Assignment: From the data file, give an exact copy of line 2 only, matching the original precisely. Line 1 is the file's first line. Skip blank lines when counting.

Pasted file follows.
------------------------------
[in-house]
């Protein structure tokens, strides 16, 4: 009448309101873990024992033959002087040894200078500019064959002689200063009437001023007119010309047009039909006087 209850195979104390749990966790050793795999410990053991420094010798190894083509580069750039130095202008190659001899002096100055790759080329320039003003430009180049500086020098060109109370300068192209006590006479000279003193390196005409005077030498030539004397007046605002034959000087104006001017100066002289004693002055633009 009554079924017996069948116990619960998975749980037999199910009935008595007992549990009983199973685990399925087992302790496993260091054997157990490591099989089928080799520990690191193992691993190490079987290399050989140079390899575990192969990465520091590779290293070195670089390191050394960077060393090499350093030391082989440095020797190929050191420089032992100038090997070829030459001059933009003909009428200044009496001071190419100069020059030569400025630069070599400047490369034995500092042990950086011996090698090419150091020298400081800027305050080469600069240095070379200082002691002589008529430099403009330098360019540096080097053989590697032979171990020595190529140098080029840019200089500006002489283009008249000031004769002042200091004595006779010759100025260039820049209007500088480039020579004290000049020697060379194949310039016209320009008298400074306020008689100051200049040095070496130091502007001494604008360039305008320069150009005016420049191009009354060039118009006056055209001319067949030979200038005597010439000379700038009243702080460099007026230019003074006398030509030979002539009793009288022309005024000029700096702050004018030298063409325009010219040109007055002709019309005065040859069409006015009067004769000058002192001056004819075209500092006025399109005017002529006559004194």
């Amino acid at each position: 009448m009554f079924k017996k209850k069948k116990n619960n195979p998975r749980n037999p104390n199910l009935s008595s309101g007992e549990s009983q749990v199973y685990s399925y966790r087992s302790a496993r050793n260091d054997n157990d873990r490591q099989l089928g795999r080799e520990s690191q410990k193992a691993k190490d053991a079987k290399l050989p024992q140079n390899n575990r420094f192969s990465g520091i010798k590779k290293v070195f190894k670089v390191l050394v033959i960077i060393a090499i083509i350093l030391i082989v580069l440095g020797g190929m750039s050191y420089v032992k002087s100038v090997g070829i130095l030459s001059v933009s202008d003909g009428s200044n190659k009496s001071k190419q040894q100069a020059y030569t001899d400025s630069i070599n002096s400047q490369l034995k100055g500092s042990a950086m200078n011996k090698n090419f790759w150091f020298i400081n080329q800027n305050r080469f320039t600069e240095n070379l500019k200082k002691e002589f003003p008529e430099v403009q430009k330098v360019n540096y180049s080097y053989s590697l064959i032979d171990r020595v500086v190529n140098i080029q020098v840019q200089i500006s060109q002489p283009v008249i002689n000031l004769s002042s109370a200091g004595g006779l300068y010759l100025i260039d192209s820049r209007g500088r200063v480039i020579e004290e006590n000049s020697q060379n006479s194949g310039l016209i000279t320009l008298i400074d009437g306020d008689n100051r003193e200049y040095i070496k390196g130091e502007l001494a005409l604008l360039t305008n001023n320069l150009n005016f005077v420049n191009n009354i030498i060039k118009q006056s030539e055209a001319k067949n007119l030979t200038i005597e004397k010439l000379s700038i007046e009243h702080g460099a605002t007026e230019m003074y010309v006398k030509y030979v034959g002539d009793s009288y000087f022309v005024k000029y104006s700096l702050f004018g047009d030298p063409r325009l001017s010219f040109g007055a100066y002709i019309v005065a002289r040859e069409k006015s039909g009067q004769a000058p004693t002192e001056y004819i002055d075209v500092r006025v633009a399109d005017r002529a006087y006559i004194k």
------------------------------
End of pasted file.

């Protein structure tokens, strides 16, 4: 009448309101873990024992033959002087040894200078500019064959002689200063009437001023007119010309047009039909006087 209850195979104390749990966790050793795999410990053991420094010798190894083509580069750039130095202008190659001899002096100055790759080329320039003003430009180049500086020098060109109370300068192209006590006479000279003193390196005409005077030498030539004397007046605002034959000087104006001017100066002289004693002055633009 009554079924017996069948116990619960998975749980037999199910009935008595007992549990009983199973685990399925087992302790496993260091054997157990490591099989089928080799520990690191193992691993190490079987290399050989140079390899575990192969990465520091590779290293070195670089390191050394960077060393090499350093030391082989440095020797190929050191420089032992100038090997070829030459001059933009003909009428200044009496001071190419100069020059030569400025630069070599400047490369034995500092042990950086011996090698090419150091020298400081800027305050080469600069240095070379200082002691002589008529430099403009330098360019540096080097053989590697032979171990020595190529140098080029840019200089500006002489283009008249000031004769002042200091004595006779010759100025260039820049209007500088480039020579004290000049020697060379194949310039016209320009008298400074306020008689100051200049040095070496130091502007001494604008360039305008320069150009005016420049191009009354060039118009006056055209001319067949030979200038005597010439000379700038009243702080460099007026230019003074006398030509030979002539009793009288022309005024000029700096702050004018030298063409325009010219040109007055002709019309005065040859069409006015009067004769000058002192001056004819075209500092006025399109005017002529006559004194």